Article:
Bad Cop, Good Cop…

“Why do I have to clean my room?” whines Tom. “Dad doesn’t make me do it before I go to football.” 

Are you and your spouse – or were you – ‘Good Cop, Bad Cop’ parents? Whereas Tom’s dad appears friendly, indulgent and relaxed about the rules, his mum appears strict and particular, always perceived as nagging.

You could almost believe our world leaders have been practicing something similar. Very little positive could be said about the outcomes from COP27, the Climate Change conference, other than the agreement to create the Loss And Damage Fund. However this Bad COP was followed in December by COP15, the UN Biodiversity Conference. By recent standards this was a Good Cop. It was convened because of alarm over the ‘Sixth Mass Extinction’ that humankind’s activities are now causing throughout the natural world.

The conference was the result of 4 years’ preparation, with numerous delays and postponements due to Covid. It was originally due to be held in Kunming, China, but was instead held in two parts, the first being a virtual conference in October 2021, the second part face-to-face in Montreal. The conference ended with 5 major agreements.

  1. Governments committed to conserve 30% of the Earth for nature by 2030. As the Guardian says, ‘The language emphasises the importance of effective conservation management to ensure wetlands, rainforests, grasslands and coral reefs are properly protected, not just on paper.’
  2. Indigenous rights lie at the heart of conservation. It’s the original inhabitants of – for example – rainforest areas who know best how to manage them, yet so often they’ve been mistreated, abused and ‘relocated’. They were out in force making their point at the conference! (see picture below)
  3. Reform of environmentally harmful subsidies. Did you know that the world spends $1.8 TRILLION each year subsidising the annihilation of wildlife and promoting global heating? Example: logging the Amazon. The Guardian reports that ‘governments have now agreed on the importance of making a change’. Hmm….watch this space…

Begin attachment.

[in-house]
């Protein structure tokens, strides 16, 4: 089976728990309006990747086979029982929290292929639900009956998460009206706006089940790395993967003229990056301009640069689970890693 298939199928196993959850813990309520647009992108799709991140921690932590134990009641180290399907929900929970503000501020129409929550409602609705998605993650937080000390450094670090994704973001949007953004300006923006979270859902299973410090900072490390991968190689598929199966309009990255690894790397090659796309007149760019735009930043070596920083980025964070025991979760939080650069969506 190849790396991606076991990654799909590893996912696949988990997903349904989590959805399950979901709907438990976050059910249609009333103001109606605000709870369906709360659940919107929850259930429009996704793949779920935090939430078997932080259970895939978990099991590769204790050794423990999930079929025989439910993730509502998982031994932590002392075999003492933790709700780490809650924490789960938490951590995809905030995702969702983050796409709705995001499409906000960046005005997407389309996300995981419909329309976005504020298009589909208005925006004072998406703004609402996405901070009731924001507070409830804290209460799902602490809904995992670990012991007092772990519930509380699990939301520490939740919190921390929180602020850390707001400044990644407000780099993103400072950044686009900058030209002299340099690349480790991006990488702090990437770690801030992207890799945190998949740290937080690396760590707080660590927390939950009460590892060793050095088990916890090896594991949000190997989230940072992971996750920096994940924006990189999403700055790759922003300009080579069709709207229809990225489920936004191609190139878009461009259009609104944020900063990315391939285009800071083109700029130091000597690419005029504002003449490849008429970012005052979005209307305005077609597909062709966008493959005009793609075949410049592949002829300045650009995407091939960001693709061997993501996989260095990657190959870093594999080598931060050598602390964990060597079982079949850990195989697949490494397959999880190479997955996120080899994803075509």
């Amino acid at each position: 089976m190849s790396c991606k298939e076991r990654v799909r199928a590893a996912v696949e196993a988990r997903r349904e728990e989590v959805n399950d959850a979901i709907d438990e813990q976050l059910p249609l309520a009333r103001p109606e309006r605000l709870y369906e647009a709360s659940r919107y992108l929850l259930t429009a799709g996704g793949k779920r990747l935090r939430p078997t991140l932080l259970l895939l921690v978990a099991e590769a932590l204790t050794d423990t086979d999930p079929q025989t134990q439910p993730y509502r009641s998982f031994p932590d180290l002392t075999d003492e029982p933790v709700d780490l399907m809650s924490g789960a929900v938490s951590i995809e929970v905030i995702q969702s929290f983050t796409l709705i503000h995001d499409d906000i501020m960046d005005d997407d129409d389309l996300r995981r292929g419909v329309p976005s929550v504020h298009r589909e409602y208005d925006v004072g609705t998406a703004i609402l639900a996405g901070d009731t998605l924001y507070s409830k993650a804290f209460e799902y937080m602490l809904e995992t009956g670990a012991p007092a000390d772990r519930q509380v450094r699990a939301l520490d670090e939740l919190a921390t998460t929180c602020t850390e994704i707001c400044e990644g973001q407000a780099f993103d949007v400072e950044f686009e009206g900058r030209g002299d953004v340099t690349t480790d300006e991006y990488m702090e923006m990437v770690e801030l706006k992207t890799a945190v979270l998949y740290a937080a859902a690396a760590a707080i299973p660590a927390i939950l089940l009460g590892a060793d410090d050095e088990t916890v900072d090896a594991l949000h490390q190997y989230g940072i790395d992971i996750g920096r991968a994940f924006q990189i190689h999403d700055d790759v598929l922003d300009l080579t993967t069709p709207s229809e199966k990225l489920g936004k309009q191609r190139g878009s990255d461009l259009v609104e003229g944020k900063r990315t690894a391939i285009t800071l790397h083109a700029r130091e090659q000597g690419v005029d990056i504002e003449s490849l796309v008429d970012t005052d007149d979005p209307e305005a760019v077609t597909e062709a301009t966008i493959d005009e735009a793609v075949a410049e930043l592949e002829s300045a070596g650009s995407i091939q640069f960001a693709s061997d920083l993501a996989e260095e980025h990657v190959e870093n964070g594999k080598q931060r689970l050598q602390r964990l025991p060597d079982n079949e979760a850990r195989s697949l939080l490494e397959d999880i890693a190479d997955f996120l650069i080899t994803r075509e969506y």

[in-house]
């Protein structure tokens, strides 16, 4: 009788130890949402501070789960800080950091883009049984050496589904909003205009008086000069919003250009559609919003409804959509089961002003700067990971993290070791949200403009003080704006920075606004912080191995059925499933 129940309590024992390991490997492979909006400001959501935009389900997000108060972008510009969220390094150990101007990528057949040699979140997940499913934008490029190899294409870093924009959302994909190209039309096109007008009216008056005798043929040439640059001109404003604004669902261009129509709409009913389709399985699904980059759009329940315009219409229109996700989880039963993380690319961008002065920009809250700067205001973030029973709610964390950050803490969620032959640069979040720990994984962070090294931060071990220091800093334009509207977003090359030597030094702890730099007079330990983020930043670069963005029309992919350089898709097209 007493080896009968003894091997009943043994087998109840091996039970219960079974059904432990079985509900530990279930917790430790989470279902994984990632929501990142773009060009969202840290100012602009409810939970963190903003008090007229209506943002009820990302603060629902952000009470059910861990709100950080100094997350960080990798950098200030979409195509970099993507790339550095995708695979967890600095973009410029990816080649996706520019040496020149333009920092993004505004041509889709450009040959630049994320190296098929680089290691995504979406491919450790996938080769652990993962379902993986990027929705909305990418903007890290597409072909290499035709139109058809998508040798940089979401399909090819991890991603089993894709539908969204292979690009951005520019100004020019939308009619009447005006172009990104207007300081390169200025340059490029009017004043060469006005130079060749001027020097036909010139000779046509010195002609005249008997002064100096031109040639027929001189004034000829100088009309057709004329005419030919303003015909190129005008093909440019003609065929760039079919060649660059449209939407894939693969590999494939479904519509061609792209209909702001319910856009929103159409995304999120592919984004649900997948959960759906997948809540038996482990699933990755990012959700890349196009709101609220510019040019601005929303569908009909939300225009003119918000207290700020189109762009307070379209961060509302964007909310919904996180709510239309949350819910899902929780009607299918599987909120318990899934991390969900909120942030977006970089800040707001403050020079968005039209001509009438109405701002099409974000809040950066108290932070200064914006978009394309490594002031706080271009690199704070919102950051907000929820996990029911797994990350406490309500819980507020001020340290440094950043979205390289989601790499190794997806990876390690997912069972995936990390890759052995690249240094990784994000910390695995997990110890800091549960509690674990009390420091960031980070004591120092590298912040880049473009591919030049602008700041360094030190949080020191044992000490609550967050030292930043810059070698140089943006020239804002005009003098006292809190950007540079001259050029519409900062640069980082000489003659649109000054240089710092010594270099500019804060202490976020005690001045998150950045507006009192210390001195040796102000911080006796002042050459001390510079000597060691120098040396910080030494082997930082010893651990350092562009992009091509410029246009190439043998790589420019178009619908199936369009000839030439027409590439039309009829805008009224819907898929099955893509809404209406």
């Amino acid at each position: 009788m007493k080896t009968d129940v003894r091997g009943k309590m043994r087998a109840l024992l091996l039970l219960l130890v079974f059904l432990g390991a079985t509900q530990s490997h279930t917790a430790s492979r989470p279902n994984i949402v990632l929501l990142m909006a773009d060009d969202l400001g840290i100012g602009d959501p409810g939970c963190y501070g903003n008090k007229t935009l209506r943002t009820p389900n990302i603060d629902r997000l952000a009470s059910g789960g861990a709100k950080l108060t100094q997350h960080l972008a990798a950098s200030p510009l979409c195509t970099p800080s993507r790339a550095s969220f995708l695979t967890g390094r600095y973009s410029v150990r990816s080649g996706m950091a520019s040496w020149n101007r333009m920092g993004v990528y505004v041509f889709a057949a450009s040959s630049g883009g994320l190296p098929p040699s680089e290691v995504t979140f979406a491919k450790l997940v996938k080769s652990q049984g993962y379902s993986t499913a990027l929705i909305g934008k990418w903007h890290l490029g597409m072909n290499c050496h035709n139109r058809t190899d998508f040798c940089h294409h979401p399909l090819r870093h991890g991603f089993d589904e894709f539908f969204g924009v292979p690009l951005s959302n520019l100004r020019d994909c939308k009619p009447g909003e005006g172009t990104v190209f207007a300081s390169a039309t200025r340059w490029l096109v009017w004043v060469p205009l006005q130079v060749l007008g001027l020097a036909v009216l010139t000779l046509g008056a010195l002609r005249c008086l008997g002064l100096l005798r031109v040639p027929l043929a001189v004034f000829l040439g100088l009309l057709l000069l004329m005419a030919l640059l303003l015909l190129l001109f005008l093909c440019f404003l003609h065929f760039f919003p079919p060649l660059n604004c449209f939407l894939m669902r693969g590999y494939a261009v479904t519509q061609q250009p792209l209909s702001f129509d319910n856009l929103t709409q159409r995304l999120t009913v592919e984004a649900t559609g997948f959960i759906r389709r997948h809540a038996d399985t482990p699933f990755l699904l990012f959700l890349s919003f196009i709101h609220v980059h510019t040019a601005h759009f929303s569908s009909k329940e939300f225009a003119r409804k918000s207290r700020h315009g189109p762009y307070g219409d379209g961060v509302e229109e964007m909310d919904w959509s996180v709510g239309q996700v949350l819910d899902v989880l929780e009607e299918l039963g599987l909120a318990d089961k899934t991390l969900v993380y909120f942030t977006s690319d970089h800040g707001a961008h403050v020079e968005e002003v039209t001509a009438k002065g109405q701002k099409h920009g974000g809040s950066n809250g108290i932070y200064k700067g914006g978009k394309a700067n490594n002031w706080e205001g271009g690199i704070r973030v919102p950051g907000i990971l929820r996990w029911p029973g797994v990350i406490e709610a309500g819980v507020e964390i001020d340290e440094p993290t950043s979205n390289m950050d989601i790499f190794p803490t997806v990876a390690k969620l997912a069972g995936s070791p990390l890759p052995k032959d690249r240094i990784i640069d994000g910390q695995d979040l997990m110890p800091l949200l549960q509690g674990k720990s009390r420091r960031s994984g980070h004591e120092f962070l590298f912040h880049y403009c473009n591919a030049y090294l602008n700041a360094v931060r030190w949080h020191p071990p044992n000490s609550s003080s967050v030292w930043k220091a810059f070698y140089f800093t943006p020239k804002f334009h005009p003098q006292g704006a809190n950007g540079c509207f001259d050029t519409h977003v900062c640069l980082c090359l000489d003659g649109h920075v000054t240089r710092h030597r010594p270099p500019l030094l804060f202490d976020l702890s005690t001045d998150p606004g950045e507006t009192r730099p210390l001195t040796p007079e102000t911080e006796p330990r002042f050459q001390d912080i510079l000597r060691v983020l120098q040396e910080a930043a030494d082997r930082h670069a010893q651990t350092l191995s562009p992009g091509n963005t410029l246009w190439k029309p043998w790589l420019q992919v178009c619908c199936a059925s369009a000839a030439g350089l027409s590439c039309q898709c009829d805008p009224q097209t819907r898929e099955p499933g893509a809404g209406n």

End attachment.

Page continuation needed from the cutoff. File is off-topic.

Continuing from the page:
4. Nature disclosures for businesses. Large and transnational companies will have to disclose ‘their risks, dependencies and impacts on biodiversity’. The corporate world is waking up to its dependency on the natural world. Investors are likely to put pressure on companies to take this seriously. Several countries are already developing rules for sustainable sourcing, for example of palm oil and rubber. 
  5. A way forward on digital biopiracy. From now on, you can’t just fly into a poor country, take samples from trees and rare plants, go back home, develop a new drug and sell it at a profit. You have to recognise and reward the country of origin.  

This last point, about financial support for developing countries, is highly relevant. The whole deal was almost scuppered because the Democratic Republic of Congo (DRC), which is home to the world’s second-largest tropical forest, wouldn’t sign. Not until the conference president, Huang Runqui from China, agreed to recognise the need to work out a package to support nations who will need to make sacrifices to implement the deal. In the end, the package was ‘agreed in principle’, and the DRC supported the final text.   

In my most recent post about COP27 (‘too late for Planet Earth?’) I could find few grounds for optimism, and I contrasted this with Hope, which springs from a deeper place. Well, I actually felt optimistic after reading the very positive report on COP15 in the Guardian, a newspaper that isn’t normally upbeat, and is slow to praise governments. I remind myself that:

The earth is the Lord’s, and all its fullness,
The world and those who dwell therein.
(Psalm 24 verse 1)

I reflect that God’s creation isn’t confined to the natural world, but also to its people, and it should come as no surprise that so many are making heroic efforts to ‘save creation’. For the indigenous protestors to scientists, inventors, diplomats, politicians, writers; for those companies adopting greener processes and sustainable raw materials…

Thank you, Lord! 

5 thoughts on “Bad Cop, Good Cop…

    1. Absolutely, Sue! Did you follow the story that Friends of the Earth took our government to court over their Net Zero strategy because it was woefully inadequate? As a result, the Government has been served with an injunction to publish a meaningful strategy by March this year.


  1. I find all this somewhat overwhelming John. But God reminded me this week that despite the effects of climate change & financial instability, his nature, which is faithfulness, remains unchanging


    1. Thanks Sally, I often listen to people who find the bad news and future gloom overwhelming. I think our challenge as people of faith is to learn to trust God’s faithfulness exactly as you describe. I believe we’ve got good news to share as never before with an increasingly anxious world, where hearts are ‘fainting in fear’. (Luke 21 vs 26)


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